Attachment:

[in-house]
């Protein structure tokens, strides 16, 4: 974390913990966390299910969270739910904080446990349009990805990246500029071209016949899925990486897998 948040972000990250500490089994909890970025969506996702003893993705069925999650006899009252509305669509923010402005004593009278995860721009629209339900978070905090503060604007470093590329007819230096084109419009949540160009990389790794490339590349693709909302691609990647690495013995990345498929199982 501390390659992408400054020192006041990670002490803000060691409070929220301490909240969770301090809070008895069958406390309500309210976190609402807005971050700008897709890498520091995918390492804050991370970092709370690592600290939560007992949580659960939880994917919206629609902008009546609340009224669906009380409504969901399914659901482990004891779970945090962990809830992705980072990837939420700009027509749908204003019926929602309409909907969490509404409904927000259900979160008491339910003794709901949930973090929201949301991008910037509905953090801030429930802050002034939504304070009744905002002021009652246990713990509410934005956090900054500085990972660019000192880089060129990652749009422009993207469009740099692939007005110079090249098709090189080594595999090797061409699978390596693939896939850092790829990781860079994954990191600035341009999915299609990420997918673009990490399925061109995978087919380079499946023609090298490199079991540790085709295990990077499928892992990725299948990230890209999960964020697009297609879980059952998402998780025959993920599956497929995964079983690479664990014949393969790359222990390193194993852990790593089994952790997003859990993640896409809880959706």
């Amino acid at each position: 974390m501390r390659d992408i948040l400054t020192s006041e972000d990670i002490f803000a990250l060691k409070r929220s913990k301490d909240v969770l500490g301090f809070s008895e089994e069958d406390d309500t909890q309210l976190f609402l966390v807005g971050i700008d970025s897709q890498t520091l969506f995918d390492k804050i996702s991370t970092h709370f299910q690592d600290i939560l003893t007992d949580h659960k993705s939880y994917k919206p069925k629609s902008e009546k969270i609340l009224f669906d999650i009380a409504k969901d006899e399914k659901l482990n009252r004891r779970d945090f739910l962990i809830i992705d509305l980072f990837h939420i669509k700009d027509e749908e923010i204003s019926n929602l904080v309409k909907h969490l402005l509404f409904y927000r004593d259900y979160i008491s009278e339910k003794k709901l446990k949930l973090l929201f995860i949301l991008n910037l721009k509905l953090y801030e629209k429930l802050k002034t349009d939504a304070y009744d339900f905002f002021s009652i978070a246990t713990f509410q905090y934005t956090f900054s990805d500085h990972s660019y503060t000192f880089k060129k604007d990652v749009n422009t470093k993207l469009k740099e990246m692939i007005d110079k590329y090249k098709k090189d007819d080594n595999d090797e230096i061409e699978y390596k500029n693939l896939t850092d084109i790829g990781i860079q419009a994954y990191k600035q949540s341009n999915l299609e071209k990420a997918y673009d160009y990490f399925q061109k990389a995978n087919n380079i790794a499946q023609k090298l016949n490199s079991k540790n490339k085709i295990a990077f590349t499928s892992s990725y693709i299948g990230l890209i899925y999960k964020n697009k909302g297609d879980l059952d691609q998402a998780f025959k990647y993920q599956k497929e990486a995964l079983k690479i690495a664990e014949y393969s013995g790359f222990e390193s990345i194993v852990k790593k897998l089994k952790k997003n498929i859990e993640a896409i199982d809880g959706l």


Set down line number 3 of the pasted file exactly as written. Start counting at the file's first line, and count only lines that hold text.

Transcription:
């Amino acid at each position: 974390m501390r390659d992408i948040l400054t020192s006041e972000d990670i002490f803000a990250l060691k409070r929220s913990k301490d909240v969770l500490g301090f809070s008895e089994e069958d406390d309500t909890q309210l976190f609402l966390v807005g971050i700008d970025s897709q890498t520091l969506f995918d390492k804050i996702s991370t970092h709370f299910q690592d600290i939560l003893t007992d949580h659960k993705s939880y994917k919206p069925k629609s902008e009546k969270i609340l009224f669906d999650i009380a409504k969901d006899e399914k659901l482990n009252r004891r779970d945090f739910l962990i809830i992705d509305l980072f990837h939420i669509k700009d027509e749908e923010i204003s019926n929602l904080v309409k909907h969490l402005l509404f409904y927000r004593d259900y979160i008491s009278e339910k003794k709901l446990k949930l973090l929201f995860i949301l991008n910037l721009k509905l953090y801030e629209k429930l802050k002034t349009d939504a304070y009744d339900f905002f002021s009652i978070a246990t713990f509410q905090y934005t956090f900054s990805d500085h990972s660019y503060t000192f880089k060129k604007d990652v749009n422009t470093k993207l469009k740099e990246m692939i007005d110079k590329y090249k098709k090189d007819d080594n595999d090797e230096i061409e699978y390596k500029n693939l896939t850092d084109i790829g990781i860079q419009a994954y990191k600035q949540s341009n999915l299609e071209k990420a997918y673009d160009y990490f399925q061109k990389a995978n087919n380079i790794a499946q023609k090298l016949n490199s079991k540790n490339k085709i295990a990077f590349t499928s892992s990725y693709i299948g990230l890209i899925y999960k964020n697009k909302g297609d879980l059952d691609q998402a998780f025959k990647y993920q599956k497929e990486a995964l079983k690479i690495a664990e014949y393969s013995g790359f222990e390193s990345i194993v852990k790593k897998l089994k952790k997003n498929i859990e993640a896409i199982d809880g959706l």